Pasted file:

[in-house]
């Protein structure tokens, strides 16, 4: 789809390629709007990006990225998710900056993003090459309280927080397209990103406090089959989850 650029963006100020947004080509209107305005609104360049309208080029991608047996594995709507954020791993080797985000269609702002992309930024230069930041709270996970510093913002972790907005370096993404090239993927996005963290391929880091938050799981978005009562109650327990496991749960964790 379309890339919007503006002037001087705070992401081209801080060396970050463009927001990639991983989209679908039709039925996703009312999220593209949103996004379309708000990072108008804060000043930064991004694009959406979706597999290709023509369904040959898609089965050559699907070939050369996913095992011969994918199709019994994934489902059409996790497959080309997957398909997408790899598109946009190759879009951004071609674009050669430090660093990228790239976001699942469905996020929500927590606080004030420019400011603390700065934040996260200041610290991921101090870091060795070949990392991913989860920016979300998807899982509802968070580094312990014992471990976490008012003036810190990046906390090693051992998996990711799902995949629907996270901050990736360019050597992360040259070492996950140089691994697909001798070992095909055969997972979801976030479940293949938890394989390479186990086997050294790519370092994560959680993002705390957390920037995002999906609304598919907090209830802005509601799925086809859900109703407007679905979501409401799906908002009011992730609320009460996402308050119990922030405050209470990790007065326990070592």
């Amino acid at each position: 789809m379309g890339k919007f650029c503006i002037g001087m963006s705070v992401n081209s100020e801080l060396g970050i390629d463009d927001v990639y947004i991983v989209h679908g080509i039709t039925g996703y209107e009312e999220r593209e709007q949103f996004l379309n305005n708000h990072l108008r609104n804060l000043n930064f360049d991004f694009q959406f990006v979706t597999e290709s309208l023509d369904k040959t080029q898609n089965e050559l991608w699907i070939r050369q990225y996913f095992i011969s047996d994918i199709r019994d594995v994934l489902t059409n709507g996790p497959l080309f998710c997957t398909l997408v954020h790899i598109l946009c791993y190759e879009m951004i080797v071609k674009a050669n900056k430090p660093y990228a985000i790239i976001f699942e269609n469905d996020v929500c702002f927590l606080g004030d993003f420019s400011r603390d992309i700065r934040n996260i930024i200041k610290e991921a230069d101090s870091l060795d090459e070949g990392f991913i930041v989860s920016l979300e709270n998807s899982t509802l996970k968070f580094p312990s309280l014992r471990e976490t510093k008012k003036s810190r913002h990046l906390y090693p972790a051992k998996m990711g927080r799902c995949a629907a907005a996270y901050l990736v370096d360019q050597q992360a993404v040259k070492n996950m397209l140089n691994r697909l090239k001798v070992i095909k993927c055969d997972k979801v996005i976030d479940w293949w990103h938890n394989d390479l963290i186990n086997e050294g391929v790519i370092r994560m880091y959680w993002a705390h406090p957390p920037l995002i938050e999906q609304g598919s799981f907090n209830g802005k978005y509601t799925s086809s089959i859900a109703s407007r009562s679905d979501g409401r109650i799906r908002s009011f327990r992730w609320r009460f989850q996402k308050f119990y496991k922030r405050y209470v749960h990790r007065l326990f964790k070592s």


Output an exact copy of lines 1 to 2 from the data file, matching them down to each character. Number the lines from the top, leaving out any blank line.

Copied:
[in-house]
């Protein structure tokens, strides 16, 4: 789809390629709007990006990225998710900056993003090459309280927080397209990103406090089959989850 650029963006100020947004080509209107305005609104360049309208080029991608047996594995709507954020791993080797985000269609702002992309930024230069930041709270996970510093913002972790907005370096993404090239993927996005963290391929880091938050799981978005009562109650327990496991749960964790 379309890339919007503006002037001087705070992401081209801080060396970050463009927001990639991983989209679908039709039925996703009312999220593209949103996004379309708000990072108008804060000043930064991004694009959406979706597999290709023509369904040959898609089965050559699907070939050369996913095992011969994918199709019994994934489902059409996790497959080309997957398909997408790899598109946009190759879009951004071609674009050669430090660093990228790239976001699942469905996020929500927590606080004030420019400011603390700065934040996260200041610290991921101090870091060795070949990392991913989860920016979300998807899982509802968070580094312990014992471990976490008012003036810190990046906390090693051992998996990711799902995949629907996270901050990736360019050597992360040259070492996950140089691994697909001798070992095909055969997972979801976030479940293949938890394989390479186990086997050294790519370092994560959680993002705390957390920037995002999906609304598919907090209830802005509601799925086809859900109703407007679905979501409401799906908002009011992730609320009460996402308050119990922030405050209470990790007065326990070592």